army, was at the latest accounts in front of
the enemy at Fredericksburg, and we were
even told that a portion of his force had
crossed the Rappahannock in readiness to dash
upon the enemy should they make any attempt
Ito advance; end now the fact is staring us in
the face that a large rebel force is in Pennsyl
vania, !limping "through our teeming valleys
without any opposition whatevqr. Upon ask
ing for aid from the General Government un
der these pressing circumstances, we are told
that they have no troops to spare, and that
Pennsylvania must take care of herself: It is,
to say the least, not &little singular that Penn
sylvania, after having sent some ,2 ; 00,000 men
into the field, cannot, in' ee One orneed, get
a single regiment to save her from despoliation
by the rebel foe. In the meantime, while the
rebel hordes are marching upon us, we cannot
get from Washington a single intimation as to
where Hooker's army is, or what it is doing.
We are left in uncertainty as to whether they
are lying supinely at Falmon% while our
country is being laid waste, or have returned
tq 'yashington to save the worthless necks of
the present cowardly administration. If we
could in any way be assured that this vast army
was doing anything for the general good, we
might suffer on in silence without repining, but
with tho widow& before no thit fighting Joe
Hooker" has suffered himself to be out-fiank
ed by the rebel army, and no intelligence of
anything he is doing to advance our cause, we
have a right to complain, and demand some
explanation from the powers that be. If any
good is to.be aclio4Plished for the nation by
.our suffering letws - know it, and we will be
content. But if -this'dreastorlgrows out of the
incompetence of the . prhereitt commander of the
Army of the Potomac, lel bim be dismissed at
once and the victor of Antietam be recalled to
the command of the army. The soldiers will
follow him without fear; and, with a perfect
confidence in his ability to see through and
defeat the wiliest plans , sof the enemy, will
march anywhere he may lead them to assured
It is a sad comment upon the conduct of the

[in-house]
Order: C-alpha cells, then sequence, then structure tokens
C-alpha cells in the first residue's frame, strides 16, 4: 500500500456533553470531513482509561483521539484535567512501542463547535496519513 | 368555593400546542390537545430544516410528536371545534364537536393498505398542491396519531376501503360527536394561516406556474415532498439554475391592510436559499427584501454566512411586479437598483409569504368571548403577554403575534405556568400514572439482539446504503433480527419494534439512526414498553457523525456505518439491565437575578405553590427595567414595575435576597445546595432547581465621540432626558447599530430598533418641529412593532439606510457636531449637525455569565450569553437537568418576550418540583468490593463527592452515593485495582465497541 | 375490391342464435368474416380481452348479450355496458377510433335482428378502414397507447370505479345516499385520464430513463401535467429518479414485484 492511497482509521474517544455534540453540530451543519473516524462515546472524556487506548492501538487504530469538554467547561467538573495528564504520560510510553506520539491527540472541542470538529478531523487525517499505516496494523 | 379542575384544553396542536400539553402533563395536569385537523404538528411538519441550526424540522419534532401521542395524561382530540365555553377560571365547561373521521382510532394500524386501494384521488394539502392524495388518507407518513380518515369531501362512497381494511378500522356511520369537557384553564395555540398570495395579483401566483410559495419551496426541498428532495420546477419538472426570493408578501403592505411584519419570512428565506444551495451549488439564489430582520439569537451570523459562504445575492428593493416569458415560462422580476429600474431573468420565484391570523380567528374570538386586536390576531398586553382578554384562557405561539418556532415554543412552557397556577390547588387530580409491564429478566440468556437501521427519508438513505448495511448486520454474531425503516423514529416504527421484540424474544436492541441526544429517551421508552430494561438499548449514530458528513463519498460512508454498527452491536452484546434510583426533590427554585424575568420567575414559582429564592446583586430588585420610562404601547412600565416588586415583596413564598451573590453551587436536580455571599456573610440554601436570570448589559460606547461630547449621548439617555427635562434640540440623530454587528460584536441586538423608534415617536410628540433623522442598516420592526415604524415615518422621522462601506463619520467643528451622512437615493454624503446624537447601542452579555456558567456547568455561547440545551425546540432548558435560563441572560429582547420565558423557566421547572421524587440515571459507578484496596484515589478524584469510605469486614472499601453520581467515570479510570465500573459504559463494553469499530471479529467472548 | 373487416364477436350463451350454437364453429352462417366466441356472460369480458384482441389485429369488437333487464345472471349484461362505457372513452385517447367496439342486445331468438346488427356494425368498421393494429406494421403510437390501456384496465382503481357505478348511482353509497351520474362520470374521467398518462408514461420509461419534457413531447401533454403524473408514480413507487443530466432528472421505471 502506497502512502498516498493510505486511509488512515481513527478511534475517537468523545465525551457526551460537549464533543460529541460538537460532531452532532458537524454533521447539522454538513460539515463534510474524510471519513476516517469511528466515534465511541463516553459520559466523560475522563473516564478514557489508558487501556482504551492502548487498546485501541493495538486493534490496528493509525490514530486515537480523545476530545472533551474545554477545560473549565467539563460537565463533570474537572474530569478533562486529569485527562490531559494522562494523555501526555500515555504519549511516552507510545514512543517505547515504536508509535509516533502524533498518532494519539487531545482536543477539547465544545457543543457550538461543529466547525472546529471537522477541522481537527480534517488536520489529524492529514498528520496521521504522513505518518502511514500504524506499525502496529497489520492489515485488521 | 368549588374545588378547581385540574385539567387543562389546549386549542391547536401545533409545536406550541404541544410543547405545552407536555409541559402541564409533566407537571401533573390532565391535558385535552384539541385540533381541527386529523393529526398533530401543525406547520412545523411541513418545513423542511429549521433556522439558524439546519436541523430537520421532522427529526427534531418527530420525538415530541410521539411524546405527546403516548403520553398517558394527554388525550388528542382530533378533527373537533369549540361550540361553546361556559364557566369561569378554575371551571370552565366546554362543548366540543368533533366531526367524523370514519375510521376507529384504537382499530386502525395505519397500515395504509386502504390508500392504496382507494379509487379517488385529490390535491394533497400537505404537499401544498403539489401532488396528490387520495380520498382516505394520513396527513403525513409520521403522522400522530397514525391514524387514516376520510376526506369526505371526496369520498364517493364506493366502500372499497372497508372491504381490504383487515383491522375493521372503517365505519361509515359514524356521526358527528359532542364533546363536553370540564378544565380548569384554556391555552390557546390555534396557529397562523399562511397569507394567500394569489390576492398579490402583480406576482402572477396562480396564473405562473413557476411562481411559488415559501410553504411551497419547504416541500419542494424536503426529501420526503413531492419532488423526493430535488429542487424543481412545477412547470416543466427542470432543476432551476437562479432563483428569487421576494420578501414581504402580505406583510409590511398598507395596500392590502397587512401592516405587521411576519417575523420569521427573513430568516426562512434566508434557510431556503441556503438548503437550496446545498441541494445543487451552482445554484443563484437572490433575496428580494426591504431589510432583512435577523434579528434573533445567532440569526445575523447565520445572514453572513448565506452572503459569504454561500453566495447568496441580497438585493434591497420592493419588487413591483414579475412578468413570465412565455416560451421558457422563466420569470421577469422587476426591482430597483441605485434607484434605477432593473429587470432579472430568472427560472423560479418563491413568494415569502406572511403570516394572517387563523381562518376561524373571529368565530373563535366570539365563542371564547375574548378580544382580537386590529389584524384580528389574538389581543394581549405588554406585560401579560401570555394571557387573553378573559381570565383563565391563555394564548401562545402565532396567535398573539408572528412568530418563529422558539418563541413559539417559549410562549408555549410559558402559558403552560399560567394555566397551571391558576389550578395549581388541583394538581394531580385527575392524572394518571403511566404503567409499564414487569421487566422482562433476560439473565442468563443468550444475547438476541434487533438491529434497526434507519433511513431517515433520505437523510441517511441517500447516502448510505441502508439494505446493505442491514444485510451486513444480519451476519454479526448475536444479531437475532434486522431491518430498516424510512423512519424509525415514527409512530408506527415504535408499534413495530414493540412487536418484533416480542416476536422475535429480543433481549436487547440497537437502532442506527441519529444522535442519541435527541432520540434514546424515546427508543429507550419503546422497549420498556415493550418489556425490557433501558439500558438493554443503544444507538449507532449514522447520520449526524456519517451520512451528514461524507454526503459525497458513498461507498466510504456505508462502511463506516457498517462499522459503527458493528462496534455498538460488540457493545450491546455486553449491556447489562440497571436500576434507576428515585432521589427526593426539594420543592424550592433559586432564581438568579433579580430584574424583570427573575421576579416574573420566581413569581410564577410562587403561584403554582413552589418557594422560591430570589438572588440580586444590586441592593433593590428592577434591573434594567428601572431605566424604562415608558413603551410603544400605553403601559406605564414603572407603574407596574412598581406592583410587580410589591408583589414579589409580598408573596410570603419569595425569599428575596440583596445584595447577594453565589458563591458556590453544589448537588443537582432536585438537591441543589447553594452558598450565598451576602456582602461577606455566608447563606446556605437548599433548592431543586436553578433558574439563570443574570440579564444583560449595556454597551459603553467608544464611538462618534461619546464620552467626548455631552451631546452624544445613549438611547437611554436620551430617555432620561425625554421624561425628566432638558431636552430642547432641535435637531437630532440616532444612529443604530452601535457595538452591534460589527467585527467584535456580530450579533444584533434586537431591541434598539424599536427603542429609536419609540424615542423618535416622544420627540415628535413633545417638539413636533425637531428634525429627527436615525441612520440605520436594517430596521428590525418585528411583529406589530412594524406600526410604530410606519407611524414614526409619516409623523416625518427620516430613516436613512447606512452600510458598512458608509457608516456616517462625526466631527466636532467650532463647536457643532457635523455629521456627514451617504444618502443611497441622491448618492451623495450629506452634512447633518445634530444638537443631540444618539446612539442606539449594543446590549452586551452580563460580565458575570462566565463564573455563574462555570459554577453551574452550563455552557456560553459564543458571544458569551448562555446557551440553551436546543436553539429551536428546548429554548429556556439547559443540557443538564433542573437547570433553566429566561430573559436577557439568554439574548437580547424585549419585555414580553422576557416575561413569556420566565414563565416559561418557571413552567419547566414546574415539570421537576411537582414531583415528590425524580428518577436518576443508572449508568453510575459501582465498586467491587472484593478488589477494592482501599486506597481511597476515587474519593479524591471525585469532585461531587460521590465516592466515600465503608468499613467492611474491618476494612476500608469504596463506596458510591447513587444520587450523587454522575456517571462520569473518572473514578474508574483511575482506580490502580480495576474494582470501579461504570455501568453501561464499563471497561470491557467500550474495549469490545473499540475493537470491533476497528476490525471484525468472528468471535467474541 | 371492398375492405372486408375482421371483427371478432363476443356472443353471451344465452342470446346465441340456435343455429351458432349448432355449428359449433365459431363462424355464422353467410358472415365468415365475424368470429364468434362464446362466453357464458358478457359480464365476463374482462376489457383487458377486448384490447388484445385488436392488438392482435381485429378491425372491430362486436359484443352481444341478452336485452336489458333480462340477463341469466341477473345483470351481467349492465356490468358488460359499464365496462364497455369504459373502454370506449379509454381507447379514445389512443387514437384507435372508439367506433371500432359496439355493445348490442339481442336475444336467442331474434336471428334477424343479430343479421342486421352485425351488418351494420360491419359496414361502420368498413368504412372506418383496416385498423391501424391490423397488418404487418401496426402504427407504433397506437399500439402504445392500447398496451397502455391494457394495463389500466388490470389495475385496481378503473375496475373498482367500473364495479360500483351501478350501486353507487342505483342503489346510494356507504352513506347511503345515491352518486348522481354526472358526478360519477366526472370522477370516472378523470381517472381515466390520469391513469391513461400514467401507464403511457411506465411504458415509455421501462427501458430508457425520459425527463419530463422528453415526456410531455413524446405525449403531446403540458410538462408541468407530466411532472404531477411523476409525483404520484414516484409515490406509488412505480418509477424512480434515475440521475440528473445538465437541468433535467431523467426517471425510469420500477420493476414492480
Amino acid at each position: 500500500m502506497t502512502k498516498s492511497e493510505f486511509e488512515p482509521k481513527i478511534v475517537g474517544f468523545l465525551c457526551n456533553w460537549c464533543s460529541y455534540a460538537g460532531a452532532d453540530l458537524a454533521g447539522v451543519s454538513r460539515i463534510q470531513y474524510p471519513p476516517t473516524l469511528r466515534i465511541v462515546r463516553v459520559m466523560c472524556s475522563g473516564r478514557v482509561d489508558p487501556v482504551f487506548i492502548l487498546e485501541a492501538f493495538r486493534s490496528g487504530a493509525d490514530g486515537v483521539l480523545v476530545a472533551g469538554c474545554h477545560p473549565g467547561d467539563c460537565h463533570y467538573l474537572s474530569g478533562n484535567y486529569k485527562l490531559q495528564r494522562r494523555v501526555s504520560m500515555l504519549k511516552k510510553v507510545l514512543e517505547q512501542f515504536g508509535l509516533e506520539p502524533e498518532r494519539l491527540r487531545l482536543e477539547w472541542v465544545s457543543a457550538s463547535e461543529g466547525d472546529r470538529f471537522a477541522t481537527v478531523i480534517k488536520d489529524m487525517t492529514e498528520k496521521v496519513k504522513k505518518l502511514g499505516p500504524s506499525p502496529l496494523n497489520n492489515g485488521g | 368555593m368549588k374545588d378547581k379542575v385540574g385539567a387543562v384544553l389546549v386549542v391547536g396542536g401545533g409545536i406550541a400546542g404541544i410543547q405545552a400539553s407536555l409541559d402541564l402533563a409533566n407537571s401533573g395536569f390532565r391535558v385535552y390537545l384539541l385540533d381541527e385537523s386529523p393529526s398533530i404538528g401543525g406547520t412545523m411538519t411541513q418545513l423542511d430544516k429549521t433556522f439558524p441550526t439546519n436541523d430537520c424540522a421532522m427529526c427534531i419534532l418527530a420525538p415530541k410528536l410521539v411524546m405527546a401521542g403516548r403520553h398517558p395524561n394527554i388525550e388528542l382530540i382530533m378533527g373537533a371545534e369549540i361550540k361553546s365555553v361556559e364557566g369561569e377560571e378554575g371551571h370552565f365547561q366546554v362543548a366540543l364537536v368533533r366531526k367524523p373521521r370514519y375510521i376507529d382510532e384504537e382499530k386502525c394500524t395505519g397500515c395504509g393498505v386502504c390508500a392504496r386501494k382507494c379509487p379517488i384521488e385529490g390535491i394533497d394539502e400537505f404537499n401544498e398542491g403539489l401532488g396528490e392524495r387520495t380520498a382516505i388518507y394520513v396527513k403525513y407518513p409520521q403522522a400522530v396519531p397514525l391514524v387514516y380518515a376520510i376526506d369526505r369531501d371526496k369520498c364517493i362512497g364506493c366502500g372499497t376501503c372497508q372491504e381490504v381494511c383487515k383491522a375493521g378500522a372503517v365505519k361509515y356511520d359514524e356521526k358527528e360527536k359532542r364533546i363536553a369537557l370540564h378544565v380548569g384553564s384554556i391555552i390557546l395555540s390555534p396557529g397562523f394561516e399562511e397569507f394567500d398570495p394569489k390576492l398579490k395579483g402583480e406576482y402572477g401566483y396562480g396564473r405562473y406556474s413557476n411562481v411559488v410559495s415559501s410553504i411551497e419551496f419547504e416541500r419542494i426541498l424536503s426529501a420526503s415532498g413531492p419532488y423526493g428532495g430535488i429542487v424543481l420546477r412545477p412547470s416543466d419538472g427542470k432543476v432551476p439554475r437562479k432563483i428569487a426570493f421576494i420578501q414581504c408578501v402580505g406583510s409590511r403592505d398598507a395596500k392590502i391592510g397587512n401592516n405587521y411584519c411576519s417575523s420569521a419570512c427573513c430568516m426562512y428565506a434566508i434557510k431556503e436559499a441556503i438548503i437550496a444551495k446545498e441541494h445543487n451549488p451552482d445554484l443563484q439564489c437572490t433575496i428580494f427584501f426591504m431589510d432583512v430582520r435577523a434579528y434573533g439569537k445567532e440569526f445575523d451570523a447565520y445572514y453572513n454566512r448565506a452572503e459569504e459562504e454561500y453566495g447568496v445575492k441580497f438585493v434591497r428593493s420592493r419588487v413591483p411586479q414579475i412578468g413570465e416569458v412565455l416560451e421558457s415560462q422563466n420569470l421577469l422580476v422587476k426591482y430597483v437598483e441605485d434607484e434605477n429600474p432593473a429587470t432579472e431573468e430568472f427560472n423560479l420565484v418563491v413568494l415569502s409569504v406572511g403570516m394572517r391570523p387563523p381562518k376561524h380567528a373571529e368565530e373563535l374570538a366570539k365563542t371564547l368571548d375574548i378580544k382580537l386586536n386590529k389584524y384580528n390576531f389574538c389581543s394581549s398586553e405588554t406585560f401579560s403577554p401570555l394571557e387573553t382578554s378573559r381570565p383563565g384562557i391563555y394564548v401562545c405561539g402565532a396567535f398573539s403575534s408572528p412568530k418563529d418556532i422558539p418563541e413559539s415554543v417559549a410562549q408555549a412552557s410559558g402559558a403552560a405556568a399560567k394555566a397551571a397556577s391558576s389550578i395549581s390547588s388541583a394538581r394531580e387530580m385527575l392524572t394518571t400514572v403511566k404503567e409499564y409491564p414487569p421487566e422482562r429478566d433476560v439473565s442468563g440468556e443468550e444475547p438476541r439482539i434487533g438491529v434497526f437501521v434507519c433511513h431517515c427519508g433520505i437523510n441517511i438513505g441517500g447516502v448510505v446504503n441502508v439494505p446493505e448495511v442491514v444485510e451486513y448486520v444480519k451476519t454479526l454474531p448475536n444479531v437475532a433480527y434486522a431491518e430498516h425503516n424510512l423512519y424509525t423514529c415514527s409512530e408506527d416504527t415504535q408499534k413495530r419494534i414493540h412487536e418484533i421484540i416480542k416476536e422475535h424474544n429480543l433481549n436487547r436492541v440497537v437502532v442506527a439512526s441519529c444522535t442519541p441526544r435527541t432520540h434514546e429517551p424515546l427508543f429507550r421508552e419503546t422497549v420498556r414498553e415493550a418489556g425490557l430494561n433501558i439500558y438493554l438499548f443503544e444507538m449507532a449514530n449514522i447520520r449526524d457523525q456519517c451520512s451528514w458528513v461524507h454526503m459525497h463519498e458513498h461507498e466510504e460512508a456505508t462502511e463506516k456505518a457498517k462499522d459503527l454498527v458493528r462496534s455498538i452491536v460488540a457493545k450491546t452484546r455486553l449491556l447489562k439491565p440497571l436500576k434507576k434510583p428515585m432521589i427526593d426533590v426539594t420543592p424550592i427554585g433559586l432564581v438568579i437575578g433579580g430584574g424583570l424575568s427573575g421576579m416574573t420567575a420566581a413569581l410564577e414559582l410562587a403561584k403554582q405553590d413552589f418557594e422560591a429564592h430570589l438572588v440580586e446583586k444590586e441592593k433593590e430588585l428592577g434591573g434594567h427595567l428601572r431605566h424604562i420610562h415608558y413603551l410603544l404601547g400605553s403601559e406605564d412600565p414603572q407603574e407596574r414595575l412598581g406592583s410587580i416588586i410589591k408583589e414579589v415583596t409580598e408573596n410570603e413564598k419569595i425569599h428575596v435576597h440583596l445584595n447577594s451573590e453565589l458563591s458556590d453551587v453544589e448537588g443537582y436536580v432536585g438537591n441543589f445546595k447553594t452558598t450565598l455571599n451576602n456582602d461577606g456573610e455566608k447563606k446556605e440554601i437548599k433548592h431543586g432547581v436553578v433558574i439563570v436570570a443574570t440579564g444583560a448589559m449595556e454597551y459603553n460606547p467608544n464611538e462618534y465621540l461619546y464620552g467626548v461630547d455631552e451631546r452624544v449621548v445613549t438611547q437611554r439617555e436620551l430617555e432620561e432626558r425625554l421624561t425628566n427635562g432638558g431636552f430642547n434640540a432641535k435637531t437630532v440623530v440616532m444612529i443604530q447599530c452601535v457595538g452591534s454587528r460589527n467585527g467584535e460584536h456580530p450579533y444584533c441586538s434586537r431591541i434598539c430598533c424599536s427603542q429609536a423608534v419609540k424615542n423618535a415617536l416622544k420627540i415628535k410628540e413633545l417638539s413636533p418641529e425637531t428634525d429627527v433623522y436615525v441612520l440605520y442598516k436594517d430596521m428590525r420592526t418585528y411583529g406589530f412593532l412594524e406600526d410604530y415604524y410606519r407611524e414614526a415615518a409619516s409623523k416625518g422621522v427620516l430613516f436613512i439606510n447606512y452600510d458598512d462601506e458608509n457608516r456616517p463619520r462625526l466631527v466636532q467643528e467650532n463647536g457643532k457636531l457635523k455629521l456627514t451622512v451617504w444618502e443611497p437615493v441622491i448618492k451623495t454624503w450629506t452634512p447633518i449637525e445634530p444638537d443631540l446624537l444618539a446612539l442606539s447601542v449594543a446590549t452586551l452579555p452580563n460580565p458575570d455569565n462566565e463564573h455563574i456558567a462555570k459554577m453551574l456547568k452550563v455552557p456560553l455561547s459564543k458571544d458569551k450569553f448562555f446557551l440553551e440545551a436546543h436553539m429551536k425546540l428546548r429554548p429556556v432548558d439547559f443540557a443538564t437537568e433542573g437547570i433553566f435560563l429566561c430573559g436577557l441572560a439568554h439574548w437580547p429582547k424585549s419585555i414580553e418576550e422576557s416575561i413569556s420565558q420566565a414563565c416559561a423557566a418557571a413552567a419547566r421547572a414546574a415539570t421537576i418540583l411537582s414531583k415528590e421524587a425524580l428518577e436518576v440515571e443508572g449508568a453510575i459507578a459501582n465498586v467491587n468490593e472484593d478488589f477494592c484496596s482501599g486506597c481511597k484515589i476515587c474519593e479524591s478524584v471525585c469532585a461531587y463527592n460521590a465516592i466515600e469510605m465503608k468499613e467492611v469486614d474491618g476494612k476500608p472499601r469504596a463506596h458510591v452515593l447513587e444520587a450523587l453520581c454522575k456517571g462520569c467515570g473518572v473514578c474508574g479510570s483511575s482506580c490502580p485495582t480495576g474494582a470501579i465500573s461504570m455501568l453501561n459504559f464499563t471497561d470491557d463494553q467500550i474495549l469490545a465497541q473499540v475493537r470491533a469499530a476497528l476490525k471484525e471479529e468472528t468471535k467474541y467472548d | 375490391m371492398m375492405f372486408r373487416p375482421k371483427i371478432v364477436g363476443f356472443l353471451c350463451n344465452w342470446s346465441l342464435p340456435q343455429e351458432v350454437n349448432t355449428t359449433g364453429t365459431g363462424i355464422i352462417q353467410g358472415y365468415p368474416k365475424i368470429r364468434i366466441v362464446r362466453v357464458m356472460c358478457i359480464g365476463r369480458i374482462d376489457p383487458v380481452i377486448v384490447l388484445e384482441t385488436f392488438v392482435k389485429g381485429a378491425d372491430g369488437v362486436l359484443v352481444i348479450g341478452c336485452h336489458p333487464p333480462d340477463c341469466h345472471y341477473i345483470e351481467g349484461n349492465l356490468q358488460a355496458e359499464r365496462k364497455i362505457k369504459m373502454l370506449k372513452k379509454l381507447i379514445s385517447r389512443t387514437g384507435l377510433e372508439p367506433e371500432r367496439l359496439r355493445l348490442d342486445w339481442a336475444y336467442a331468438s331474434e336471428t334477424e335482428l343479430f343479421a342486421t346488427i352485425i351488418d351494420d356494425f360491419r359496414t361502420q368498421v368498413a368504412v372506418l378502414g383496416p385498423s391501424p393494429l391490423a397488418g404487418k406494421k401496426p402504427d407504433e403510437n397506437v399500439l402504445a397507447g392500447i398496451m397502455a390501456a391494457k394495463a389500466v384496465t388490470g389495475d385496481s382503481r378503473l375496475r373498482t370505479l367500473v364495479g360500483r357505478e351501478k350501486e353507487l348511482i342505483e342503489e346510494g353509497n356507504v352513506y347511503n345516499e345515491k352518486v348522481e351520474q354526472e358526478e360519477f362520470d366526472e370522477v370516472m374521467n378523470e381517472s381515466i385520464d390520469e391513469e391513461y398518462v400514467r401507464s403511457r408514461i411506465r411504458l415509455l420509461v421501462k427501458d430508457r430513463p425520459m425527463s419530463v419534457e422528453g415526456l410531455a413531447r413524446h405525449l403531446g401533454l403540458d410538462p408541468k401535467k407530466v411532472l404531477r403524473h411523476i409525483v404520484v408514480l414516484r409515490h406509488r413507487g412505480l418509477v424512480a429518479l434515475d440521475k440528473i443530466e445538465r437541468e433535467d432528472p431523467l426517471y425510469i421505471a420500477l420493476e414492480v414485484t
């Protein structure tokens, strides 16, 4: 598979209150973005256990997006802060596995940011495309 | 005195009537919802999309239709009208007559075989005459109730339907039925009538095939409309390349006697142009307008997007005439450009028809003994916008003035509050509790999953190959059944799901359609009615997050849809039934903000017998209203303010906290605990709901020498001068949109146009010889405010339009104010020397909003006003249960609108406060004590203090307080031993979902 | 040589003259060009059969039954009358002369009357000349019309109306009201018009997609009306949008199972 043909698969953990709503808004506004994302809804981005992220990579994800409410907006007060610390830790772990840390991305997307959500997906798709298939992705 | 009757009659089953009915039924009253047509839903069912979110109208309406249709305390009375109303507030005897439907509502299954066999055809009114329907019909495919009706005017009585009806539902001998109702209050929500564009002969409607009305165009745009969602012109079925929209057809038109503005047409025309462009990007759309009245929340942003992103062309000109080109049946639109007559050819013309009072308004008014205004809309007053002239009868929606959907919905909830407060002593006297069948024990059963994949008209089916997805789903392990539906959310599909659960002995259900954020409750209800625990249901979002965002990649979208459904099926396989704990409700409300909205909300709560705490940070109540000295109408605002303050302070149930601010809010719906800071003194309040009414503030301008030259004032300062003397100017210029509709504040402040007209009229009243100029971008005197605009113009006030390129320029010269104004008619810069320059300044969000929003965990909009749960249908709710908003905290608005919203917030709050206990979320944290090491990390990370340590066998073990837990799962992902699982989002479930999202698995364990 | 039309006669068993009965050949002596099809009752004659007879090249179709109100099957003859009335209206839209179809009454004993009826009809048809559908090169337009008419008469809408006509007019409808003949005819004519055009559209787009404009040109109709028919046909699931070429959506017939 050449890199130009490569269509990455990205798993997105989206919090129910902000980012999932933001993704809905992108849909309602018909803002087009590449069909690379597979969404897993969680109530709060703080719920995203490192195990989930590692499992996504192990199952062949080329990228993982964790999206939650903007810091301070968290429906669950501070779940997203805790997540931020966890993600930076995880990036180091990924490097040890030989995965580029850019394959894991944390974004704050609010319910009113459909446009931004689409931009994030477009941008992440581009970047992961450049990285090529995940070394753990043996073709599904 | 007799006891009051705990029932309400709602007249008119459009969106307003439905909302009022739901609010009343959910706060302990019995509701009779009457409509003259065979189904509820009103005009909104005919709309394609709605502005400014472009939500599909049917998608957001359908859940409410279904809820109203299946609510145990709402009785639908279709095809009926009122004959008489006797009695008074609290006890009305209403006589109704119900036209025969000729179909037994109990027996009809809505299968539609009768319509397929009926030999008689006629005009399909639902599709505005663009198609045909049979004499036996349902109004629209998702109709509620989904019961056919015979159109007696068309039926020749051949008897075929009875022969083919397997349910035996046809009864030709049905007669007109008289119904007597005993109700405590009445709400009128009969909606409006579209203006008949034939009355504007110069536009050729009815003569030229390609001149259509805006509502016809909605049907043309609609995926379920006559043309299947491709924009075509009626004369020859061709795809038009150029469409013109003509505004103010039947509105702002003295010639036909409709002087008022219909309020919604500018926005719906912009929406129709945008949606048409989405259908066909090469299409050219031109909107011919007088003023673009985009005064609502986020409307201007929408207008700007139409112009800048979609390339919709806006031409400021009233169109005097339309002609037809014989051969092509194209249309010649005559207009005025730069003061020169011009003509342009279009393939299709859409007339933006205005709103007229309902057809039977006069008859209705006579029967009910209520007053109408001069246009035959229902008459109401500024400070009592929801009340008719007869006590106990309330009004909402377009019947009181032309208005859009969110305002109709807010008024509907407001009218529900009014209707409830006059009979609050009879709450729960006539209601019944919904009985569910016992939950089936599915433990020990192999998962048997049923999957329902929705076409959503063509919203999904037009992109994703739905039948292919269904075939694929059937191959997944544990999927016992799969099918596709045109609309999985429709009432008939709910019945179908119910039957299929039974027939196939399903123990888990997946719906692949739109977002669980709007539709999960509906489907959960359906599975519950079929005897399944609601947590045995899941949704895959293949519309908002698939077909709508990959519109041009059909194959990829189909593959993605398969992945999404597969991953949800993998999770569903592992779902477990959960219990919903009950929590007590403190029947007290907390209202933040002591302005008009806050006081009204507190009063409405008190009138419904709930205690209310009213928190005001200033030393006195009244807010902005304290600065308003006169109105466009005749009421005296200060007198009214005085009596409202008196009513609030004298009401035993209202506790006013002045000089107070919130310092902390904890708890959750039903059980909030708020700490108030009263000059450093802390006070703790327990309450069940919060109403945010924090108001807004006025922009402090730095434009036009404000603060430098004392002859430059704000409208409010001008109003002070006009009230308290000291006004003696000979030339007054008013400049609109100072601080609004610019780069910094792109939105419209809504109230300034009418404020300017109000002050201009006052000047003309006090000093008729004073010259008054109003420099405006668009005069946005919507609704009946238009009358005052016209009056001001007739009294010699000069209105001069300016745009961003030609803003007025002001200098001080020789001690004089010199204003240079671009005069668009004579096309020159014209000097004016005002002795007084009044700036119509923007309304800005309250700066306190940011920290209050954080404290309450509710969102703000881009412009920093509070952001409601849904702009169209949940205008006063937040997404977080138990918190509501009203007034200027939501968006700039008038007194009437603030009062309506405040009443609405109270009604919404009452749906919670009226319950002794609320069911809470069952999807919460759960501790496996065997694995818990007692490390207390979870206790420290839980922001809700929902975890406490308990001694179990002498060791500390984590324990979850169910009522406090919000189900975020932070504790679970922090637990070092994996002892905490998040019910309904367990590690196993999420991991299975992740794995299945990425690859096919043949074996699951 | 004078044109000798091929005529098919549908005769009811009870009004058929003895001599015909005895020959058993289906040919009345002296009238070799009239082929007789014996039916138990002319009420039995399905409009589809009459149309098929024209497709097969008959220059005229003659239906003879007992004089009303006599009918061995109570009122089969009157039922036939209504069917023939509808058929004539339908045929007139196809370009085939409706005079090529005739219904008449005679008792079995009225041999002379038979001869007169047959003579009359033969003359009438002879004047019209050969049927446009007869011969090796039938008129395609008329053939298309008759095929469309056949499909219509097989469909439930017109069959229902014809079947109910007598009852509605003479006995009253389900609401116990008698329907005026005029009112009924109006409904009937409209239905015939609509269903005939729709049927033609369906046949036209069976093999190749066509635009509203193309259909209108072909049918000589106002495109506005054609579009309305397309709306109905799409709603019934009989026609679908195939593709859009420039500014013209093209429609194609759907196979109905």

war up to the present time that we are once
more under the menace of a rebel invasion ;
that the enemy is still in force and threaten
ing. It is not Richmond that now trembles
for her safety, but Washington, the Capital of
a people numbering more than twenty millions
of what the world has always looked upon as
a brave, sturdy, adventurous race. Is this
the fault of the people, who have given
without stint their treasure and their lives ?
No, but that of the scheming and selfish
politicians, who, without fear of ul
timate consequences, and in utter disre
gard of the nation, have sluandered both the
lives and treasure so freely bestowed. The
period has arrived when these intriguers must
act for the good of country alone or be dis
placed. The nation cannot afford to thus go
on exhausting its resources, without accom
plishing any good result. Demagogues and
fanatics must give place to men of true patri
otism, who have at heart the public good,
brains enough to determine what is best for
Our interest, and sufficient courage and deter
mination to carry out the plans they have
formed. We want men of integrity in
the place of public plunderers; we want
common sense in the place of fanaticism;
we want intelbgence and ability in the place
of ignorance and folly, and if the present im
becile administration, after their repeated fail
ures, cannot see that their own weakness and
absurdities are fiat sweeping the nation to de
struction, sad amend their course, then the
only alternative left us is for each individual
State to assert her sovereignty, and, after ma
ture deliberation, combine upon some plan by
which this fratricidal war . may be ended, and
our country restored again to peace and hap
piness, taking once more her proud place
among the nationalities of thitworld.
The President on Arbitrary Arrests.
omit he 07400, owye the Journal of
Commerce, that the Presiient Seems to be sin
cere when he writes an argument, whatever
weight we give to•his reasoning. But sincere
or not, he has certainly written a letter on the
subject of arbitrary arrests which indicates a
total failure to appreciate the Constitution he
is sworn to defend. We hare examined the
letter with profound sorrow. It fails to giie
us confidence in the mind of the - chief magis
trate, or in his ability to exercise, with proper
judgment, the high duties imposed on him by
The error which underlies his whole reason
ing is so plain that it must be unnecessary to